Odorant identification and quality perception following methyl bromide-induced lesions of the olfactory epithelium

Steven Youngentob, James E. Schwob

Research output: Contribution to journalArticle

10 Citations (Scopus)

Abstract

Using a 5-odorant identification confusion matrix task, the authors assessed the consequence of olfactory epithelial damage on odorant quality perception in the rat. After establishing prelesion identification performance, each rat's epithelium was subjected to 330 ppm methyl bromide gas for 6 hr. Comparison of prelesion and 3-day postlesion performance demonstrated a significant decrease in identification as a consequence of 95%-98% epithelial destruction. Further, there was a differential effect of lesion on the ability of different animals to identify the different individual odorants. Evaluation of the anatomical state of the epithelium relative to performance on the identification task demonstrated a significant relationship between the extent and location of anatomical sparing and changes in individual odorant identifications. Assessment of pre- and postlesion quality perception for the individual rats demonstrated a highly significant shift in quality perception that was independent of any decrease in performance. These results provide strong support for the proposition that the regional variations in mucosal sensitivities within and across olfactory receptor gene expression zones are fundamentally important for the encoding of odorant quality. (PsycINFO Database Record (c) 2006 APA, all rights reserved).

Original languageEnglish (US)
Pages (from-to)1346-1355
Number of pages10
JournalBehavioral Neuroscience
Volume120
Issue number6
DOIs
StatePublished - Dec 1 2006

Fingerprint

methyl bromide
Olfactory Mucosa
Epithelium
Odorant Receptors
Confusion
Aptitude
Gases
Odorants
Gene Expression

All Science Journal Classification (ASJC) codes

  • Behavioral Neuroscience

Cite this

Odorant identification and quality perception following methyl bromide-induced lesions of the olfactory epithelium. / Youngentob, Steven; Schwob, James E.

In: Behavioral Neuroscience, Vol. 120, No. 6, 01.12.2006, p. 1346-1355.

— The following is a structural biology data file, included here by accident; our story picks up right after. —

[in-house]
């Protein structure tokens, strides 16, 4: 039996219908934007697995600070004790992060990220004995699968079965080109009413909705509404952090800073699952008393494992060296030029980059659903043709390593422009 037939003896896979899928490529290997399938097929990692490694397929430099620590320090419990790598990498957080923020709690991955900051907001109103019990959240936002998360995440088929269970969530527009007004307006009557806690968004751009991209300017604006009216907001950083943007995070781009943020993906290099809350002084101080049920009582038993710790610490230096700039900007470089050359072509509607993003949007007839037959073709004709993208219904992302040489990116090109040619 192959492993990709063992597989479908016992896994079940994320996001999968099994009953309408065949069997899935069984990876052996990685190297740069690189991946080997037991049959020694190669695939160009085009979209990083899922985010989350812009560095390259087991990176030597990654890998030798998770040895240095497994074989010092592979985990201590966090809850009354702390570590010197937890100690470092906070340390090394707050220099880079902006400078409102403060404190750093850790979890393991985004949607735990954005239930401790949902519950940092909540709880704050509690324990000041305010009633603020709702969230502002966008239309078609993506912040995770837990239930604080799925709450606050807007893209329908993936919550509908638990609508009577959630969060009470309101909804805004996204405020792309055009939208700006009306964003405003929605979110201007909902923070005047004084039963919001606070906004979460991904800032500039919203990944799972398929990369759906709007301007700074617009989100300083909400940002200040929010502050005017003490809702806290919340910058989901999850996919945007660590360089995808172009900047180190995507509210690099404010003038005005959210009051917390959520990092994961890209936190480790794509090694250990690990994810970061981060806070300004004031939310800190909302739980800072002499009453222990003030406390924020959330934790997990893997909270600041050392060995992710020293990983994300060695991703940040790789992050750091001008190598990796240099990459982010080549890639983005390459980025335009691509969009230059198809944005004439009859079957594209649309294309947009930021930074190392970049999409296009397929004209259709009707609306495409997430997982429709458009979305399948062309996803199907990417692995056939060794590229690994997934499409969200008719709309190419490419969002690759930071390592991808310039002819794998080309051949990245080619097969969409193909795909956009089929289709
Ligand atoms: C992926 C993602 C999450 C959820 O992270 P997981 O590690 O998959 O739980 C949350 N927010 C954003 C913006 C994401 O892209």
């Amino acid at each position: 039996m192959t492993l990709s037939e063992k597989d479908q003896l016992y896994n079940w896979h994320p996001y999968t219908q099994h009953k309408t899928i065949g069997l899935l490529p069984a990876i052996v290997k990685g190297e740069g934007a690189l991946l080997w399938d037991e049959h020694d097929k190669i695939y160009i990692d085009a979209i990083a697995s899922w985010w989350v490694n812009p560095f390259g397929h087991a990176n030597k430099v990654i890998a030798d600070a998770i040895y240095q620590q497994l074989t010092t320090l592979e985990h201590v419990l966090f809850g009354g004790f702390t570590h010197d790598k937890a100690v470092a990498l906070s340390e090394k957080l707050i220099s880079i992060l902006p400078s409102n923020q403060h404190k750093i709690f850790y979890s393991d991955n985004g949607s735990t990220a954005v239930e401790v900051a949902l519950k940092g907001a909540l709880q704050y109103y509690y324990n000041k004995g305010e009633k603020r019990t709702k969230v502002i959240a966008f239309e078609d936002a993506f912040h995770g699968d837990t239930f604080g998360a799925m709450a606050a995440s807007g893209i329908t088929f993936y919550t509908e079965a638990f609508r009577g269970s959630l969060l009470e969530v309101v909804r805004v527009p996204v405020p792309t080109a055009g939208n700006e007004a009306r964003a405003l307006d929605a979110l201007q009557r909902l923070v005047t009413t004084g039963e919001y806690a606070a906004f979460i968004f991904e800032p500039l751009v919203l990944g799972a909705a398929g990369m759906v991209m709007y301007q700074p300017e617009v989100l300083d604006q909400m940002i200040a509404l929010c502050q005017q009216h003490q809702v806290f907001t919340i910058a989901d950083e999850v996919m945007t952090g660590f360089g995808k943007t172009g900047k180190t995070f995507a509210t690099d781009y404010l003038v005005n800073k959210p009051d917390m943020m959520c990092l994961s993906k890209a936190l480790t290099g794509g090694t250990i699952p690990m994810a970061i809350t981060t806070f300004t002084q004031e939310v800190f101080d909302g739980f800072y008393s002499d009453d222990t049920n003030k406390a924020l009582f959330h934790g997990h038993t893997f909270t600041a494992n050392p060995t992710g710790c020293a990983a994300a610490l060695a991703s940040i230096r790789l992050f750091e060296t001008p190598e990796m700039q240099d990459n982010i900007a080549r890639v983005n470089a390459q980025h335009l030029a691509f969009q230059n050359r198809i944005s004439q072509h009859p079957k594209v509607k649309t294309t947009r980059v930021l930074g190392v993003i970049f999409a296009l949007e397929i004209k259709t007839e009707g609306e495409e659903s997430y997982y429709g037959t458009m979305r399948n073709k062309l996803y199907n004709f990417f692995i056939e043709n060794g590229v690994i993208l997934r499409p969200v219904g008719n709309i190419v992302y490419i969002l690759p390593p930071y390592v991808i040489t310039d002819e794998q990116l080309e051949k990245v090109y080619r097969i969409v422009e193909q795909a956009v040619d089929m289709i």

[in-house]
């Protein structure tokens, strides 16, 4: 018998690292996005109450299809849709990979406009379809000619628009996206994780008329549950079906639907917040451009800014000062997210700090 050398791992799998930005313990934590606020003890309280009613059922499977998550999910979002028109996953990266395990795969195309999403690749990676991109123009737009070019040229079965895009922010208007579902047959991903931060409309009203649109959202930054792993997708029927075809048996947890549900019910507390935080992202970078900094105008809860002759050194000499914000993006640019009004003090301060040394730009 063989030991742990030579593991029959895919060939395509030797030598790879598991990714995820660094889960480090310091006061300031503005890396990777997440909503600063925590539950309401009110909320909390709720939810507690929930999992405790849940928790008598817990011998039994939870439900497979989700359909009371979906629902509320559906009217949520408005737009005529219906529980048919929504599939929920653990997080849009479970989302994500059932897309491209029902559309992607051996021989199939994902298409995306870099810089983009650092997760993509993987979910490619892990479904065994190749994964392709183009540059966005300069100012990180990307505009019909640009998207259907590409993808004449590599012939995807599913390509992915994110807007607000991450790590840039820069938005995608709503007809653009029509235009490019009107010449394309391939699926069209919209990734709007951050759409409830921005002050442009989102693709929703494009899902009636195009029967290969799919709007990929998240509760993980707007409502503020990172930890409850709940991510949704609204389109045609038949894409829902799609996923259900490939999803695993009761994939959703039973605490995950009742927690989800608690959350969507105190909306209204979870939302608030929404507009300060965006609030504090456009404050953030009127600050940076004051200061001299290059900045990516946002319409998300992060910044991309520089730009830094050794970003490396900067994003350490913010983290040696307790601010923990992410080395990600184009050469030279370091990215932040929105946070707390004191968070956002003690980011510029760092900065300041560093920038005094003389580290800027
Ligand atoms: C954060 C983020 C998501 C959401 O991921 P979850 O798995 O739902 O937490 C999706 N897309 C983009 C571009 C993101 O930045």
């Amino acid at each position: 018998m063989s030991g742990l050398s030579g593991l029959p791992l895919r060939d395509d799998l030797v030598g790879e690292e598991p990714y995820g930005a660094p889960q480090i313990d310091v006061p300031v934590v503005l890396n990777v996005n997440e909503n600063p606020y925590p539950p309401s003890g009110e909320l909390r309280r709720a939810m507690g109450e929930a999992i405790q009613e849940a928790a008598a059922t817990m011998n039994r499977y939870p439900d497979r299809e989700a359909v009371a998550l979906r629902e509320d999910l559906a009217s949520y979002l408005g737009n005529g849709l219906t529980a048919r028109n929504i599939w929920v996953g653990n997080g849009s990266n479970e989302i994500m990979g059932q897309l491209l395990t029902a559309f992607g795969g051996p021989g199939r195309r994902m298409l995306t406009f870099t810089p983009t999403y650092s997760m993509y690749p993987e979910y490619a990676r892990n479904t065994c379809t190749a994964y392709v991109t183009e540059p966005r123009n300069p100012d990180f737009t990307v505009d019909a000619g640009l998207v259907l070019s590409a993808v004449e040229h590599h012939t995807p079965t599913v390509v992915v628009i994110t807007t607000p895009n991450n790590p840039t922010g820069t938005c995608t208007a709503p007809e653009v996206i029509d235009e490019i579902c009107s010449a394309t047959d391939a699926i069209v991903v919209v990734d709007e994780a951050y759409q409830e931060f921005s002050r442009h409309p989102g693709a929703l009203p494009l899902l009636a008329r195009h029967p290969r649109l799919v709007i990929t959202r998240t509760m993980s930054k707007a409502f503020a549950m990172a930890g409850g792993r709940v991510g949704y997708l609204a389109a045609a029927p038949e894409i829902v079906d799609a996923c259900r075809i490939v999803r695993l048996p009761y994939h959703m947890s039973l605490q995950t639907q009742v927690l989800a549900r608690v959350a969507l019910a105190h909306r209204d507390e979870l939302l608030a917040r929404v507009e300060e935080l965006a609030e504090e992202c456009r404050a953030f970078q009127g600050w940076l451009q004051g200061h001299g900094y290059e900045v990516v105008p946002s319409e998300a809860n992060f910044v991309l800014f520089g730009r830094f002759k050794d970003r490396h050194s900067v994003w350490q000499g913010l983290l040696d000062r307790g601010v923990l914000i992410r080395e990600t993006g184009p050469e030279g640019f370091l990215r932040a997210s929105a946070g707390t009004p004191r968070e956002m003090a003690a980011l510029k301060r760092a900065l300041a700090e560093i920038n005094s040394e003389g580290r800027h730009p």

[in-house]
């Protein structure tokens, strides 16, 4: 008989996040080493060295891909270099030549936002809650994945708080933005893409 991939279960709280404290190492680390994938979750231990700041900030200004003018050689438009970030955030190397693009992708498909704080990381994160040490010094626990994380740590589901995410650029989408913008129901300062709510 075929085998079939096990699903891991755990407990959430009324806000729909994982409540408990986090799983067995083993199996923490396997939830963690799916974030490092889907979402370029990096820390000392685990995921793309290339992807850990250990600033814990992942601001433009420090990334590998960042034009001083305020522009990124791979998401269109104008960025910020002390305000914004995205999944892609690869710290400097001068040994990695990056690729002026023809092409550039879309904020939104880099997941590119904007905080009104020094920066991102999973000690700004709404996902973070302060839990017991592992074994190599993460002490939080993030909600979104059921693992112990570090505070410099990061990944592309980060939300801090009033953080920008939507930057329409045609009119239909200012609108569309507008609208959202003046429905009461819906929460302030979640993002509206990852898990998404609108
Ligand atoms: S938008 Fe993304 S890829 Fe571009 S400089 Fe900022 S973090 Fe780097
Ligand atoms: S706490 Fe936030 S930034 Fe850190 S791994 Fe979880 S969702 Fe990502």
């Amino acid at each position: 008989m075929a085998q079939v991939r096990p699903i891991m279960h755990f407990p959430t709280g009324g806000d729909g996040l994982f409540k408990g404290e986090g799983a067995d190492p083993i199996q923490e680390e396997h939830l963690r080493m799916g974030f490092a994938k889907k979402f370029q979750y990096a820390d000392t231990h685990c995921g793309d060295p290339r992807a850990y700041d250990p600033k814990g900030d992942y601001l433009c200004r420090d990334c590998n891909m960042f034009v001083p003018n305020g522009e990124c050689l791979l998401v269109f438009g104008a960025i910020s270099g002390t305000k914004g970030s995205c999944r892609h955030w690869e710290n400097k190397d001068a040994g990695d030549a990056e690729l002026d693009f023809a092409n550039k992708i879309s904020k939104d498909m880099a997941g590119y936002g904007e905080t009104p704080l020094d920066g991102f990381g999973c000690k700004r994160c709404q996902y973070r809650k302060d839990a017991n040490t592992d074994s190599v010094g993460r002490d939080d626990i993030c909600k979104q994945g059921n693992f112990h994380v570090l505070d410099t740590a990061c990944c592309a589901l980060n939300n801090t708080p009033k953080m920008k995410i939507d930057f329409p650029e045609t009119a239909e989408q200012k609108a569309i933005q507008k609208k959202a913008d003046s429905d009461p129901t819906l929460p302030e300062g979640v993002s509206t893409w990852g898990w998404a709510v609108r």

Research output: Contribution to journalArticle

@article{66eaebf1aa6e4de79ceb1a15adb1772b,
title = "Odorant identification and quality perception following methyl bromide-induced lesions of the olfactory epithelium",
abstract = "Using a 5-odorant identification confusion matrix task, the authors assessed the consequence of olfactory epithelial damage on odorant quality perception in the rat. After establishing prelesion identification performance, each rat's epithelium was subjected to 330 ppm methyl bromide gas for 6 hr. Comparison of prelesion and 3-day postlesion performance demonstrated a significant decrease in identification as a consequence of 95{\%}-98{\%} epithelial destruction. Further, there was a differential effect of lesion on the ability of different animals to identify the different individual odorants. Evaluation of the anatomical state of the epithelium relative to performance on the identification task demonstrated a significant relationship between the extent and location of anatomical sparing and changes in individual odorant identifications. Assessment of pre- and postlesion quality perception for the individual rats demonstrated a highly significant shift in quality perception that was independent of any decrease in performance. These results provide strong support for the proposition that the regional variations in mucosal sensitivities within and across olfactory receptor gene expression zones are fundamentally important for the encoding of odorant quality. (PsycINFO Database Record (c) 2006 APA, all rights reserved).",